Just like on phones, creating a new app folder is as simple as dragging a tile on top of another one. Tapping on the folder tile opens it up to reveal all the apps contained within it.
It’s nice to share
The existing Windows 10 user experience for sharing content – for example, a photo that you want to tweet, or a web link that you want to email to someone – hasn’t changed since Windows 8 (!!). In the Creators Update, Microsoft is finally giving it a new “app-focused and integrated” design, which first appeared in Insider Preview build 15002.
Apps built on the Universal Windows Platform will now be able to support the new ‘Compact Overlay’ feature – essentially a picture-in-picture mode for Windows 10. This feature will allow users to continue watching a TV show, for example, while they get on with work in another window.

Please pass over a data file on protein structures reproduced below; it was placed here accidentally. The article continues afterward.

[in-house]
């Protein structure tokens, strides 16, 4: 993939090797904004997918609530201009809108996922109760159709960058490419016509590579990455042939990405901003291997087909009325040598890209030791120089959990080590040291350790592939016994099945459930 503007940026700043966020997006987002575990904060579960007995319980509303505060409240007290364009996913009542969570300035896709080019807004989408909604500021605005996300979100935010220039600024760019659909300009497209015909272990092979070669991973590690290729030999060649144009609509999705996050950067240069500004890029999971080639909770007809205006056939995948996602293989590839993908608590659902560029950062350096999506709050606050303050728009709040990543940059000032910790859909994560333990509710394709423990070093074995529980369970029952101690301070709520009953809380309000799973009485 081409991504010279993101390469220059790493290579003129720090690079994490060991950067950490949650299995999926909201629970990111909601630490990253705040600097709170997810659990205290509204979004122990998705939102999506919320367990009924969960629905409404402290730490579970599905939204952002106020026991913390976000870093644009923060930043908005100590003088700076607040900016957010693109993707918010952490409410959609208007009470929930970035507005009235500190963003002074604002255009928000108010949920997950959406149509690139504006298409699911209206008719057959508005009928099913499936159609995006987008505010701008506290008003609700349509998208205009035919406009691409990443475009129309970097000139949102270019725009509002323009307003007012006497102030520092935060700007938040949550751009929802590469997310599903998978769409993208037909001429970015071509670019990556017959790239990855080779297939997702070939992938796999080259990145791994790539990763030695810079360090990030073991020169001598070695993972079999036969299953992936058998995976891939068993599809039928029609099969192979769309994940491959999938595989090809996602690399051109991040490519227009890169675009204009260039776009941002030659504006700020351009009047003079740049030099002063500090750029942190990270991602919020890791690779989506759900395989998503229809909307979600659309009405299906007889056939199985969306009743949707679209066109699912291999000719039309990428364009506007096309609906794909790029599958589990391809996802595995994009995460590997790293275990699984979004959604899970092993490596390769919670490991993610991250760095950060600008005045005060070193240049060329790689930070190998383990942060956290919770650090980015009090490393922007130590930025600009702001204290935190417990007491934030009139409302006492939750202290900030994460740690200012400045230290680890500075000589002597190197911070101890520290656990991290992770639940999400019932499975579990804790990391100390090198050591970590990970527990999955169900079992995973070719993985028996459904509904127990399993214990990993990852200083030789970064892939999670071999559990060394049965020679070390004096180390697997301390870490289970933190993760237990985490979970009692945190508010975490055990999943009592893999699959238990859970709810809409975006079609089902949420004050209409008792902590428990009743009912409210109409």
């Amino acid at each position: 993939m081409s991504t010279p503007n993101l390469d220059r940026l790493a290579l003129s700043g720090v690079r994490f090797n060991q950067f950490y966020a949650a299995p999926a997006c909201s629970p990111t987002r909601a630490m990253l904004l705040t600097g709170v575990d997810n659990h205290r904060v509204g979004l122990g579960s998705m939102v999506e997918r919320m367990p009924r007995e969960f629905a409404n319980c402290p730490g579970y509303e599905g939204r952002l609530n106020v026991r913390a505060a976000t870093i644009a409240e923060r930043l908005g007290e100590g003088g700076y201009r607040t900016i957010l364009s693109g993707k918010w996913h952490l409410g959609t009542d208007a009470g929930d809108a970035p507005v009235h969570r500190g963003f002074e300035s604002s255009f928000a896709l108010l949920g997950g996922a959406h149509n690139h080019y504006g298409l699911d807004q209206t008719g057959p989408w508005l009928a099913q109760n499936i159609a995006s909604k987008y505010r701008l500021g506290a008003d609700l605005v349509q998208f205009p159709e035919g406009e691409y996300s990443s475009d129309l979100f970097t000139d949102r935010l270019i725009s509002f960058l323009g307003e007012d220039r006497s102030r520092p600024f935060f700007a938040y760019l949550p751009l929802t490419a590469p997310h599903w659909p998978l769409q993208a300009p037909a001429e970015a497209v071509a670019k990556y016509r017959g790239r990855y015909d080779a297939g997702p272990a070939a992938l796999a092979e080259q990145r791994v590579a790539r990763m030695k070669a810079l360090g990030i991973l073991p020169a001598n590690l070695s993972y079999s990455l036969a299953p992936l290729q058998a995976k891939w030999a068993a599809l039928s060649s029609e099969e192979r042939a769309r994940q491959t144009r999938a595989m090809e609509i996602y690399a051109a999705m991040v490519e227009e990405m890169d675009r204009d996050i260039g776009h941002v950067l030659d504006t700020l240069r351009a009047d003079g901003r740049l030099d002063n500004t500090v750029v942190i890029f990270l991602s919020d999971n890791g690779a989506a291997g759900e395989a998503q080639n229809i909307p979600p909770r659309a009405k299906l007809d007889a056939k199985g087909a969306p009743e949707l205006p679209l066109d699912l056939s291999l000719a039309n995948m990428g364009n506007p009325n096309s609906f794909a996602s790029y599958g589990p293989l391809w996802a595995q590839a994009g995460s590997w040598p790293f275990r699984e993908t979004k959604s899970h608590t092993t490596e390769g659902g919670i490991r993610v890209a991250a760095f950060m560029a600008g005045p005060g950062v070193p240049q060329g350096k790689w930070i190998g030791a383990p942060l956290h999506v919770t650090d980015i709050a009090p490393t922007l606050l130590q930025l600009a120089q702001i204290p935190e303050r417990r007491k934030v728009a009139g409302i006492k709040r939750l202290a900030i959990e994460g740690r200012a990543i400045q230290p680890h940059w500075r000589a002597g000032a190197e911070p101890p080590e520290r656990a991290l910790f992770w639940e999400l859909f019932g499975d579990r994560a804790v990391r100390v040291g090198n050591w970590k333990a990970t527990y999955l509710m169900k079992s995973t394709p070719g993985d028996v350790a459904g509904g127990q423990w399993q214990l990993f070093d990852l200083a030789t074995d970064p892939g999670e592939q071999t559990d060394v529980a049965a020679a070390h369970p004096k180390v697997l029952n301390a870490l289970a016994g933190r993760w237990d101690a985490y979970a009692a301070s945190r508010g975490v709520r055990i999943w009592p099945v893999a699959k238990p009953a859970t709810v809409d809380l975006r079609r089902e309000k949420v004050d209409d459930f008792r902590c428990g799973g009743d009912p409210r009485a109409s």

There’s a wide range of improvements and new capabilities in Microsoft’s digital assistant as part of the Creators Update, including:
- Ability to turn off, restart, lock, and ‘sleep’ your computer using Cortana voice commands
- Better support for recurring (e.g. monthly or annual) reminders
- Cortana can help you pick up where you left off when working between different Windows 10 PCs, displaying your recent apps, documents and sites from Microsoft Edge
- Cortana sign-in using Azure Active Directory identity
- Full-screen display when using ‘Hey Cortana’ when your PC is unlocked and idle
- New support for controlling music playback and volume in iHeartRadio and TuneIn Radio